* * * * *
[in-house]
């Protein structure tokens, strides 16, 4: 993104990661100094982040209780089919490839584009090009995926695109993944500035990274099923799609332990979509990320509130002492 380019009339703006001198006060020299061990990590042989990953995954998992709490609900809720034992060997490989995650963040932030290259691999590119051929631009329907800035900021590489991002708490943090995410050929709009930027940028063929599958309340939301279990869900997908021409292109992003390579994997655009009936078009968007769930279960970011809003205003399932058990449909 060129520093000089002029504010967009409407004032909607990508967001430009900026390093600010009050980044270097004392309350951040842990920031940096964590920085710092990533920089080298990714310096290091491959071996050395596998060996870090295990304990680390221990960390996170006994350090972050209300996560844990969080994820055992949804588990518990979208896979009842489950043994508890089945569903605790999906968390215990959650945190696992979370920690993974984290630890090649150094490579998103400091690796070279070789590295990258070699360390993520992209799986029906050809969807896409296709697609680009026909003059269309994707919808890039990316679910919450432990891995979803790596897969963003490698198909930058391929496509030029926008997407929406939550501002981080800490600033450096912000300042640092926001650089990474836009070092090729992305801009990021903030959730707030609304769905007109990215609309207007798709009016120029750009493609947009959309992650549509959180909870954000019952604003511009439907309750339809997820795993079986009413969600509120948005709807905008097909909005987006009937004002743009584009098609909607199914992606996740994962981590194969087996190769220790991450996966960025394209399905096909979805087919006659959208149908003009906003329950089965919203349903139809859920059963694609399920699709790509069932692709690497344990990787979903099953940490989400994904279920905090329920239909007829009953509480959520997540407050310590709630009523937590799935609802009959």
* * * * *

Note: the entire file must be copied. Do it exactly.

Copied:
[in-house]
């Protein structure tokens, strides 16, 4: 993104990661100094982040209780089919490839584009090009995926695109993944500035990274099923799609332990979509990320509130002492 380019009339703006001198006060020299061990990590042989990953995954998992709490609900809720034992060997490989995650963040932030290259691999590119051929631009329907800035900021590489991002708490943090995410050929709009930027940028063929599958309340939301279990869900997908021409292109992003390579994997655009009936078009968007769930279960970011809003205003399932058990449909 060129520093000089002029504010967009409407004032909607990508967001430009900026390093600010009050980044270097004392309350951040842990920031940096964590920085710092990533920089080298990714310096290091491959071996050395596998060996870090295990304990680390221990960390996170006994350090972050209300996560844990969080994820055992949804588990518990979208896979009842489950043994508890089945569903605790999906968390215990959650945190696992979370920690993974984290630890090649150094490579998103400091690796070279070789590295990258070699360390993520992209799986029906050809969807896409296709697609680009026909003059269309994707919808890039990316679910919450432990891995979803790596897969963003490698198909930058391929496509030029926008997407929406939550501002981080800490600033450096912000300042640092926001650089990474836009070092090729992305801009990021903030959730707030609304769905007109990215609309207007798709009016120029750009493609947009959309992650549509959180909870954000019952604003511009439907309750339809997820795993079986009413969600509120948005709807905008097909909005987006009937004002743009584009098609909607199914992606996740994962981590194969087996190769220790991450996966960025394209399905096909979805087919006659959208149908003009906003329950089965919203349903139809859920059963694609399920699709790509069932692709690497344990990787979903099953940490989400994904279920905090329920239909007829009953509480959520997540407050310590709630009523937590799935609802009959």